Did you miss Mayor Duggan’s State of the City tonight? Watch it above – you’ll definitely want to check it out!

News coverage of the State of the City:

WDET: “What Comes Next” the Focus of Duggan’s State of the City Speech (read the full piece for a great summary of the speech if you don’t have time to watch it in full above

In an upbeat speech touting his administration’s accomplishments and announcing new programs to help address deep city issues, Mayor Mike Duggan delivered a nearly hour-long State of the City address Tuesday night.

There’s a great deal more hope in the city of Detroit than when I delivered the first State of the City three years ago,” said the first-term mayor who is running for re-election this year.

Duggan began by describing the Detroit of three years ago — a city in bankruptcy, city retirees fearing the loss of their pensions, closed and consolidated police stations, overgrown parks and streetlights that didn’t work.

But he said conditions today are better: the city’s budget is balanced, emergency response times are reduced, street lights are working, parks are open and thousands of vacant houses have been torn down.

We’ve improved the basic services but if we’re going to fulfill a vision of building a Detroit that includes everybody, we’ve got to do a whole lot more,” Duggan said.

More:

Rochelle Riley: “Mayor Duggan’s to-do list is his can-do list” (read the column in full from the Detroit Free Press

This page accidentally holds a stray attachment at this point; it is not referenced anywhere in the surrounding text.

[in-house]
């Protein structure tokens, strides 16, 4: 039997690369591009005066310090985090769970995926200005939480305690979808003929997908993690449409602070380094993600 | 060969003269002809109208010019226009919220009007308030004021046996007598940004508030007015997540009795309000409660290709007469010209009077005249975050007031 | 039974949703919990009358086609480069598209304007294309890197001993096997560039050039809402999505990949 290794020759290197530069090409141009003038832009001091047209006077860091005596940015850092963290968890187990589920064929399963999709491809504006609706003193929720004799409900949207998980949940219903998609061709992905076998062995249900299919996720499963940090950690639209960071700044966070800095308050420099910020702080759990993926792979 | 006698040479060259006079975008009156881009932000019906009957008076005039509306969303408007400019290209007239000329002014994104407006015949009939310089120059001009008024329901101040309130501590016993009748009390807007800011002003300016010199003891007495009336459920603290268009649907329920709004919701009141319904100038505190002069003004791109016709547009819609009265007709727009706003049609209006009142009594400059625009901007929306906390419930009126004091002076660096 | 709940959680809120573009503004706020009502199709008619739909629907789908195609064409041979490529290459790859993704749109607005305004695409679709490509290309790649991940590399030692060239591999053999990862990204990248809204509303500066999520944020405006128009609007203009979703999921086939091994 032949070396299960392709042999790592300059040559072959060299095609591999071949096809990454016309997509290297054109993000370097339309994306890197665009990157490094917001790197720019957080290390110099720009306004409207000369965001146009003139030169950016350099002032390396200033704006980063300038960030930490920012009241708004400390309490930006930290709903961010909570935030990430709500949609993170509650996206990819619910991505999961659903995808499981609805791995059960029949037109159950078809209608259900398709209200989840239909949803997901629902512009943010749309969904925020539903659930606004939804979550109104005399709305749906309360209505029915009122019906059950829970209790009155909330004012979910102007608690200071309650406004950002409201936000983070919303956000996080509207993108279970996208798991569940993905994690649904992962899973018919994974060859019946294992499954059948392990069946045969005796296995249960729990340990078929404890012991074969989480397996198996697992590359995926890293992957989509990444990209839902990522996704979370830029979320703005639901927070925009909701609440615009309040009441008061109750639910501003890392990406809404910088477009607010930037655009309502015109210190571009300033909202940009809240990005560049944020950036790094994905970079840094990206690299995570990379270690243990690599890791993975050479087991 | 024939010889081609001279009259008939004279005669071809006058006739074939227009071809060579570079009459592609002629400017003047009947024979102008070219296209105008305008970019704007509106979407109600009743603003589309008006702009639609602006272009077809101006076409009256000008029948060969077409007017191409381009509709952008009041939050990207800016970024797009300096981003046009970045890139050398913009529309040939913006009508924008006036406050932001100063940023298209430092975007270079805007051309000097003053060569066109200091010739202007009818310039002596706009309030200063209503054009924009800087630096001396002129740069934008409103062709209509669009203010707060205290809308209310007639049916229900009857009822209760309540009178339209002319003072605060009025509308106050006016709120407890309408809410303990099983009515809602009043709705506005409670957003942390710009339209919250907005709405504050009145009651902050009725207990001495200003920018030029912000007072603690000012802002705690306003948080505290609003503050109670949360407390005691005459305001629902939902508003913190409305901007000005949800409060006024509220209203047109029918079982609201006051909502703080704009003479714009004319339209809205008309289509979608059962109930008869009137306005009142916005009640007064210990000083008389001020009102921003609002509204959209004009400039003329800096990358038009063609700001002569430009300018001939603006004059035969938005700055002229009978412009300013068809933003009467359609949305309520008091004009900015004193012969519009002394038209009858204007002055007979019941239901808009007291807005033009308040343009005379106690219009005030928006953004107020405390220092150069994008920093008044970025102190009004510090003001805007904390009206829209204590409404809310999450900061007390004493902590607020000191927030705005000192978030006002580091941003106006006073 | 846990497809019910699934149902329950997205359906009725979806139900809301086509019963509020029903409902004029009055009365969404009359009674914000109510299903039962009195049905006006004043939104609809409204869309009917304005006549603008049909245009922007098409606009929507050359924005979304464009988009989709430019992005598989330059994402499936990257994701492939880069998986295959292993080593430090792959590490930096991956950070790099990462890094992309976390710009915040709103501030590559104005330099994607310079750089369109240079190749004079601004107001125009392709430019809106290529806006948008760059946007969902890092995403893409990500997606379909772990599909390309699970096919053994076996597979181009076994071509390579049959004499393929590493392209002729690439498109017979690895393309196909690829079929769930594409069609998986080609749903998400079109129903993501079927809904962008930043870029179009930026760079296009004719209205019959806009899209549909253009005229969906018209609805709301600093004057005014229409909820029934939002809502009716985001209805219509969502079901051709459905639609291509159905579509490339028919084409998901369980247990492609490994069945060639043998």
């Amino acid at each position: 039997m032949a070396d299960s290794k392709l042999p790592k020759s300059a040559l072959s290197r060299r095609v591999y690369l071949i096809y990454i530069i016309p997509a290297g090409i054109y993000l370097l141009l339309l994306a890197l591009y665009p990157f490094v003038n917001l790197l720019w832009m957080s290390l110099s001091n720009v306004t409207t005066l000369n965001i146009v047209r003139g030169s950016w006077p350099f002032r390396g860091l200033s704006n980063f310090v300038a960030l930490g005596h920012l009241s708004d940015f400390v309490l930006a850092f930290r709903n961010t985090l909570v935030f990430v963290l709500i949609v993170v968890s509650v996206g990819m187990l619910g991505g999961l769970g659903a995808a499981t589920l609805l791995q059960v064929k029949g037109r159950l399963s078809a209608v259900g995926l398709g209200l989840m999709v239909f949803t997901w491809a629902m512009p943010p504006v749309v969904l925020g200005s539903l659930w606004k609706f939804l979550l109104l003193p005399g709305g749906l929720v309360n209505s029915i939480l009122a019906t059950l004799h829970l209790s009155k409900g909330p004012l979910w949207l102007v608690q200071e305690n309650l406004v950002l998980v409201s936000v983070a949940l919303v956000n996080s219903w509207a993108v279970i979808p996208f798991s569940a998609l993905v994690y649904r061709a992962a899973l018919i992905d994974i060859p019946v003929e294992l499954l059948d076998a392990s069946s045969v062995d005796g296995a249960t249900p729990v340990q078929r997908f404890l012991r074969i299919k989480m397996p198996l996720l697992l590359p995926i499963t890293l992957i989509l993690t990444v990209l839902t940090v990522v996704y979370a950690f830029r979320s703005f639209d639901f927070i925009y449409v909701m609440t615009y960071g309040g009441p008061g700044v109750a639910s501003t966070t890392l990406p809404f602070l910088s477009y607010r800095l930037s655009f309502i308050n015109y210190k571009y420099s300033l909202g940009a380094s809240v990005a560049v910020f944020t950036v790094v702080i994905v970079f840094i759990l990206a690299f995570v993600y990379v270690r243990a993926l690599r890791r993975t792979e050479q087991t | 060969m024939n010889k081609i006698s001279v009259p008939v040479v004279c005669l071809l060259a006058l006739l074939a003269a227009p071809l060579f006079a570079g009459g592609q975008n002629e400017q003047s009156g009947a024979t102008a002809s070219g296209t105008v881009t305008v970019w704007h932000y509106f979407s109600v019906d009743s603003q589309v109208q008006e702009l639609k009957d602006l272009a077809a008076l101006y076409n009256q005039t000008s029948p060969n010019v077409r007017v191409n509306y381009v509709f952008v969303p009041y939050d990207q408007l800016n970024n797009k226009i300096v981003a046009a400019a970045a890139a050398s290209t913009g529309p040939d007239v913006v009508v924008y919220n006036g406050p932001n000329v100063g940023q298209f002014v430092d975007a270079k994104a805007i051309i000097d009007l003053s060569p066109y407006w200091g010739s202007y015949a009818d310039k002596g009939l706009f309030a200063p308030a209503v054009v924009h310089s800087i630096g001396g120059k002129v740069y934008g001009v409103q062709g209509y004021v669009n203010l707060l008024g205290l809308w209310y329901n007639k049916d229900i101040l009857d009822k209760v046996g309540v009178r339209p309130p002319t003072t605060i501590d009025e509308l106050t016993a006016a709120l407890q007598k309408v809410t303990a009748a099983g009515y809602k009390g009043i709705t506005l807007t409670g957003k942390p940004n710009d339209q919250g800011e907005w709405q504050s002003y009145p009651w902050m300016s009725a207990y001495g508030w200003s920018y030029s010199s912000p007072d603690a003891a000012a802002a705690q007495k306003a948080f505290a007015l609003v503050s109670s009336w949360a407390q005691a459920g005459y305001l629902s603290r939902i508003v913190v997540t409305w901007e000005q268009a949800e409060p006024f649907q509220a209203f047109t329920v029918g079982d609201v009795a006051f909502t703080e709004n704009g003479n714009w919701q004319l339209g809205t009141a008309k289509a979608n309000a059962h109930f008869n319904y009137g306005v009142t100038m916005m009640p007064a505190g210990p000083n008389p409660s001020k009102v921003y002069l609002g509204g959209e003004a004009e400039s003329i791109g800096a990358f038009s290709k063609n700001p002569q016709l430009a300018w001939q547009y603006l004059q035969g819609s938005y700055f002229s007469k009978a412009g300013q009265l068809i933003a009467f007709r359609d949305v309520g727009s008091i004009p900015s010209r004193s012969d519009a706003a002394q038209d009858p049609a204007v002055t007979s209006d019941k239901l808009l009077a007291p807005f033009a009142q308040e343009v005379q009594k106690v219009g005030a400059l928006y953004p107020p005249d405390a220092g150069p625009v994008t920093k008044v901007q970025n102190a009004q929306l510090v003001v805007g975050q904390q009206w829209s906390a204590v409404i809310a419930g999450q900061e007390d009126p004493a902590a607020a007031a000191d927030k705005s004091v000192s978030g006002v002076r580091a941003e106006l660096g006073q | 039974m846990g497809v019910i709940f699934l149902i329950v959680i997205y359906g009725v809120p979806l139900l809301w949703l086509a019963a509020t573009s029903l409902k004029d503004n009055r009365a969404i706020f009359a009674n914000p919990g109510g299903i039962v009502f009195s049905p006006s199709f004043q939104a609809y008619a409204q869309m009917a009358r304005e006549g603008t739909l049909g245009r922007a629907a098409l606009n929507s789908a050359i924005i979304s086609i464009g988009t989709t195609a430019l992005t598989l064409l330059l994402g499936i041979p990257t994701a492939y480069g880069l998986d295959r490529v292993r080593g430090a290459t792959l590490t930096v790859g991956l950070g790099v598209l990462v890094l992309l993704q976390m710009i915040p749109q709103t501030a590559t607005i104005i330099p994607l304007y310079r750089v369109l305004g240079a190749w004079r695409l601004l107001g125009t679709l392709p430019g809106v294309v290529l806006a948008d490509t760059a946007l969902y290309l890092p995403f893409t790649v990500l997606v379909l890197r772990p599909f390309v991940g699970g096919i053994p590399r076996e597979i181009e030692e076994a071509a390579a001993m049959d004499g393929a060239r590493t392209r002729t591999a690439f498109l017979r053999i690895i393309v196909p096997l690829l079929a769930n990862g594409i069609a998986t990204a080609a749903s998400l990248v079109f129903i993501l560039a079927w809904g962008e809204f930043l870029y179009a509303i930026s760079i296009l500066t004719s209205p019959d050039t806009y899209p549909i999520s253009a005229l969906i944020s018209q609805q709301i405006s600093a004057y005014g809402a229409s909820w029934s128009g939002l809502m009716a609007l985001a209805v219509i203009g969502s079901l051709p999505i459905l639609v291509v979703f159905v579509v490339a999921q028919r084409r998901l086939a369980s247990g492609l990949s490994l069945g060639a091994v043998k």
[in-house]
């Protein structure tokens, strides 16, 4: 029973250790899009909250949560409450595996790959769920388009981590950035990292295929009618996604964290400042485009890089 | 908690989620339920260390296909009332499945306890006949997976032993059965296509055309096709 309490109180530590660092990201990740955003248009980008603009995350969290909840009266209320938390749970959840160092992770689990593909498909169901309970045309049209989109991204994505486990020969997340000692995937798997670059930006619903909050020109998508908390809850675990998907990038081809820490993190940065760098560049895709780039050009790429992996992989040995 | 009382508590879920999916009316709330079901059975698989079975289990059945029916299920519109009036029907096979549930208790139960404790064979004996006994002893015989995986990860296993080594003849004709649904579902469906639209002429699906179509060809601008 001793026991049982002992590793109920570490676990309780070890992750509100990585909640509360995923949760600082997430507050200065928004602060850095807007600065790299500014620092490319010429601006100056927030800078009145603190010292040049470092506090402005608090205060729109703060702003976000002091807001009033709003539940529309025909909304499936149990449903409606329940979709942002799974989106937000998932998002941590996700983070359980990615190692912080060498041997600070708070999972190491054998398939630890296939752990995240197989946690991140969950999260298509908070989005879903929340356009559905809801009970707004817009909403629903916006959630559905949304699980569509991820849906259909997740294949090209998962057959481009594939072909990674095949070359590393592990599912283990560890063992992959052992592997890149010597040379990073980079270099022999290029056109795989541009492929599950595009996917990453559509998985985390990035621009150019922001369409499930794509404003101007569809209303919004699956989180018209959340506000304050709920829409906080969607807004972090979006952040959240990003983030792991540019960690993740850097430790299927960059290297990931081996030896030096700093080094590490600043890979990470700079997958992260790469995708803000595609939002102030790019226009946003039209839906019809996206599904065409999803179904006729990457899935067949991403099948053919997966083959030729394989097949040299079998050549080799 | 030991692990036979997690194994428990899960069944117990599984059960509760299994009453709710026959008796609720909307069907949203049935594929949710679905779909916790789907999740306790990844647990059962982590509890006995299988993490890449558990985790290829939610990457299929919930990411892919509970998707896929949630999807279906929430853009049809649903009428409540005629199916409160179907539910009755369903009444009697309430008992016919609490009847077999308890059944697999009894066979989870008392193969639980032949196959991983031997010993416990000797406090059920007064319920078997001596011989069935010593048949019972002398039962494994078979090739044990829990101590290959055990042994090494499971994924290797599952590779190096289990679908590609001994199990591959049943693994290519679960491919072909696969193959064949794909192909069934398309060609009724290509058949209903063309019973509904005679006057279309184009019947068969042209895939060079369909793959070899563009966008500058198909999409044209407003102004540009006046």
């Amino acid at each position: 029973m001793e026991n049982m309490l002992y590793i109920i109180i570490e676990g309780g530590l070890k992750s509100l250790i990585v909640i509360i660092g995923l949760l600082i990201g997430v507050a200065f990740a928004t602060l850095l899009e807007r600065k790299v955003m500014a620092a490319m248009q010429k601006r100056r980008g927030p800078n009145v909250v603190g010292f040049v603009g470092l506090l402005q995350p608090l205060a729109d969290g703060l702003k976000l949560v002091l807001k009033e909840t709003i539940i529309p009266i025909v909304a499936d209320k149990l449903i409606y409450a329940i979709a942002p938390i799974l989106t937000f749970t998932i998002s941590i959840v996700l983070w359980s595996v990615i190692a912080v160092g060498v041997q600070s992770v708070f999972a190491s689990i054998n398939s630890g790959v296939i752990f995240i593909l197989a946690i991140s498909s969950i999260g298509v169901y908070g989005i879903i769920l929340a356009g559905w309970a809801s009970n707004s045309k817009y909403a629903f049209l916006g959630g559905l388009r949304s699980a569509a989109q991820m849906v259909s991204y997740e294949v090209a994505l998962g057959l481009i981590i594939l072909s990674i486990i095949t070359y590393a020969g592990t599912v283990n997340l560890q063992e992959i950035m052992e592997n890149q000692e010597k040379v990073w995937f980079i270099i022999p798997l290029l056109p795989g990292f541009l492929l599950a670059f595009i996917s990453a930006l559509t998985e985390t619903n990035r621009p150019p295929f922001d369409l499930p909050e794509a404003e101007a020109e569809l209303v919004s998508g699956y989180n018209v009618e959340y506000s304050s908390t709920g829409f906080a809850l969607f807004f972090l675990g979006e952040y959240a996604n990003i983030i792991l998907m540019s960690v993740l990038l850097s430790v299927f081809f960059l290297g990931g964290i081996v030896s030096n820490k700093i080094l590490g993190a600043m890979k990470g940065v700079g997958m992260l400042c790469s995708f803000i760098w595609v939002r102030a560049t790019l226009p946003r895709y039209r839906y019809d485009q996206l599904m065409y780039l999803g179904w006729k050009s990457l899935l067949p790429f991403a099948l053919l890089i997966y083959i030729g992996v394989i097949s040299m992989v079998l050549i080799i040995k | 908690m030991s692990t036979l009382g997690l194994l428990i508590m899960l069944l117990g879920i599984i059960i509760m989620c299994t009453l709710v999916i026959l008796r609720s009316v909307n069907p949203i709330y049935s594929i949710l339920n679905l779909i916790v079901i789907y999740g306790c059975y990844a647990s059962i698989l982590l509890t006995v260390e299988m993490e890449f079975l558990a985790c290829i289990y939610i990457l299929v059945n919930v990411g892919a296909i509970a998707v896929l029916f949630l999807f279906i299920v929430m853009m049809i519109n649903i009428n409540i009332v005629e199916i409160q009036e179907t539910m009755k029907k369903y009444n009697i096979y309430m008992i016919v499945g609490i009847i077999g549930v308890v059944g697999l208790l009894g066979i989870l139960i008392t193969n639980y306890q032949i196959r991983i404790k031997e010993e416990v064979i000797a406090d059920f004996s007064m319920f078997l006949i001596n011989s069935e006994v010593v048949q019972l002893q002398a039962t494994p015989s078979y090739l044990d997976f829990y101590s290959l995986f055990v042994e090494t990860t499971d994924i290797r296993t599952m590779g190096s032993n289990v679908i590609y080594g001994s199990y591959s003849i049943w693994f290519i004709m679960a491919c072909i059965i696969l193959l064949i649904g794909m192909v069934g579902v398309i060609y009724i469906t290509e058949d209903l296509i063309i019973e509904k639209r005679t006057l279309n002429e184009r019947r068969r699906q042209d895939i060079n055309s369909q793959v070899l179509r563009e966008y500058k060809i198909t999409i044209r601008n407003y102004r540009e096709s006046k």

This time, this year, people are less interested in the past or kept promises: working streetlights, improved bus transportation, hundreds of parks reopened, an enhanced national reputation.

All that mattered this year was: What comes next?

So after recognizing his City Council partners — something they must still be getting used to — he announced that he wouldn’t be talking about the past.

“We know we’ve got a long way to go,” he said.

So he announced the $30-million Neighborhood Strategic Fund, created from increasing donations from private investors, to focus the city’s attention on the neighborhoods, whose residents have felt left out of Detroit’s renaissance.

And the crowd at Focus: HOPE’s Machinist Training Institute cheered.

Then he announced that he was bringing back residential street sweeping.

And the crowd cheered.

Then he announced that he’d be reopening the shuttered 8th Precinct police station.

And the crowd cheered.

When Duggan says he’s going to do something, you just believe him.